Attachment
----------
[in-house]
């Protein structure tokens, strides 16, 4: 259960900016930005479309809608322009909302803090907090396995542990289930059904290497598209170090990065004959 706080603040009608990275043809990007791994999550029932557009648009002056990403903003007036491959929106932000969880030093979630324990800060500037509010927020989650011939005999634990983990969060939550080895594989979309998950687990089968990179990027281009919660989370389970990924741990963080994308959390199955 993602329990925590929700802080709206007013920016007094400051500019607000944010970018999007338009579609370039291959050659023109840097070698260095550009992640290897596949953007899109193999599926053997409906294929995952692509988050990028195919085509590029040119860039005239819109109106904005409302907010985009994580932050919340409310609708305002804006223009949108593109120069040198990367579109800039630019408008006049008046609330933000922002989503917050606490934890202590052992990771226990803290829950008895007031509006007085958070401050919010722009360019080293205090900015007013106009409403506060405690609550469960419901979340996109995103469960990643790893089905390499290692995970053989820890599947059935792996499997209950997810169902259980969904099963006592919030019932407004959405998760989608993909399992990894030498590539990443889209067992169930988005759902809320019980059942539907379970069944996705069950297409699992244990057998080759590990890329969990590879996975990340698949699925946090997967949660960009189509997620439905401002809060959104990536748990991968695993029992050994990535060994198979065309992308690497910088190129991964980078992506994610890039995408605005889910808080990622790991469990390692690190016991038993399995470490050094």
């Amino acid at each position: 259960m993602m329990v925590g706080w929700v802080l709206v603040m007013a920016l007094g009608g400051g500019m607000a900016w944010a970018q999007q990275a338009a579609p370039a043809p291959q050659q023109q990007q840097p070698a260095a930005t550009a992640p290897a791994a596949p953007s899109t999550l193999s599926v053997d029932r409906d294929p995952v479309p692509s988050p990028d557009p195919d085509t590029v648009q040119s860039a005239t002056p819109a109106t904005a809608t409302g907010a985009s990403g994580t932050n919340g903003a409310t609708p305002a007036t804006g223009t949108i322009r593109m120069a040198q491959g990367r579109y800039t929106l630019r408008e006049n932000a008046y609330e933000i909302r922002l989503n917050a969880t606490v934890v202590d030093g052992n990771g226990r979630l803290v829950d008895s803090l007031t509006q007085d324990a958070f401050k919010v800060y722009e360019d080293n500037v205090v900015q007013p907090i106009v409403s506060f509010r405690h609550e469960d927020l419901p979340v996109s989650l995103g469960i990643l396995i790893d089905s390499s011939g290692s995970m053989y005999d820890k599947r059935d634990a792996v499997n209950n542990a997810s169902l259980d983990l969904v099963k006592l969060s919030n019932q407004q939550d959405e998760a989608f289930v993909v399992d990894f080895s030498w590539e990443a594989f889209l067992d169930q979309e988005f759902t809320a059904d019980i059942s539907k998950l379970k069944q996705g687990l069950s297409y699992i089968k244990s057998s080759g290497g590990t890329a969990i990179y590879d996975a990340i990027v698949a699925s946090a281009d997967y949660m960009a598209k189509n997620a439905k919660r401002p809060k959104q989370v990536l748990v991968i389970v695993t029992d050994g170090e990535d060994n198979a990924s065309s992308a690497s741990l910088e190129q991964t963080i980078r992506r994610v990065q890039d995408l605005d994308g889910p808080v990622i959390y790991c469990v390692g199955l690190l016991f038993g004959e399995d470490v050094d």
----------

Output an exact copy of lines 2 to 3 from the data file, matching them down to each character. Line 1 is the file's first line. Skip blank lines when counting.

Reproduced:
């Protein structure tokens, strides 16, 4: 259960900016930005479309809608322009909302803090907090396995542990289930059904290497598209170090990065004959 706080603040009608990275043809990007791994999550029932557009648009002056990403903003007036491959929106932000969880030093979630324990800060500037509010927020989650011939005999634990983990969060939550080895594989979309998950687990089968990179990027281009919660989370389970990924741990963080994308959390199955 993602329990925590929700802080709206007013920016007094400051500019607000944010970018999007338009579609370039291959050659023109840097070698260095550009992640290897596949953007899109193999599926053997409906294929995952692509988050990028195919085509590029040119860039005239819109109106904005409302907010985009994580932050919340409310609708305002804006223009949108593109120069040198990367579109800039630019408008006049008046609330933000922002989503917050606490934890202590052992990771226990803290829950008895007031509006007085958070401050919010722009360019080293205090900015007013106009409403506060405690609550469960419901979340996109995103469960990643790893089905390499290692995970053989820890599947059935792996499997209950997810169902259980969904099963006592919030019932407004959405998760989608993909399992990894030498590539990443889209067992169930988005759902809320019980059942539907379970069944996705069950297409699992244990057998080759590990890329969990590879996975990340698949699925946090997967949660960009189509997620439905401002809060959104990536748990991968695993029992050994990535060994198979065309992308690497910088190129991964980078992506994610890039995408605005889910808080990622790991469990390692690190016991038993399995470490050094």
């Amino acid at each position: 259960m993602m329990v925590g706080w929700v802080l709206v603040m007013a920016l007094g009608g400051g500019m607000a900016w944010a970018q999007q990275a338009a579609p370039a043809p291959q050659q023109q990007q840097p070698a260095a930005t550009a992640p290897a791994a596949p953007s899109t999550l193999s599926v053997d029932r409906d294929p995952v479309p692509s988050p990028d557009p195919d085509t590029v648009q040119s860039a005239t002056p819109a109106t904005a809608t409302g907010a985009s990403g994580t932050n919340g903003a409310t609708p305002a007036t804006g223009t949108i322009r593109m120069a040198q491959g990367r579109y800039t929106l630019r408008e006049n932000a008046y609330e933000i909302r922002l989503n917050a969880t606490v934890v202590d030093g052992n990771g226990r979630l803290v829950d008895s803090l007031t509006q007085d324990a958070f401050k919010v800060y722009e360019d080293n500037v205090v900015q007013p907090i106009v409403s506060f509010r405690h609550e469960d927020l419901p979340v996109s989650l995103g469960i990643l396995i790893d089905s390499s011939g290692s995970m053989y005999d820890k599947r059935d634990a792996v499997n209950n542990a997810s169902l259980d983990l969904v099963k006592l969060s919030n019932q407004q939550d959405e998760a989608f289930v993909v399992d990894f080895s030498w590539e990443a594989f889209l067992d169930q979309e988005f759902t809320a059904d019980i059942s539907k998950l379970k069944q996705g687990l069950s297409y699992i089968k244990s057998s080759g290497g590990t890329a969990i990179y590879d996975a990340i990027v698949a699925s946090a281009d997967y949660m960009a598209k189509n997620a439905k919660r401002p809060k959104q989370v990536l748990v991968i389970v695993t029992d050994g170090e990535d060994n198979a990924s065309s992308a690497s741990l910088e190129q991964t963080i980078r992506r994610v990065q890039d995408l605005d994308g889910p808080v990622i959390y790991c469990v390692g199955l690190l016991f038993g004959e399995d470490v050094d």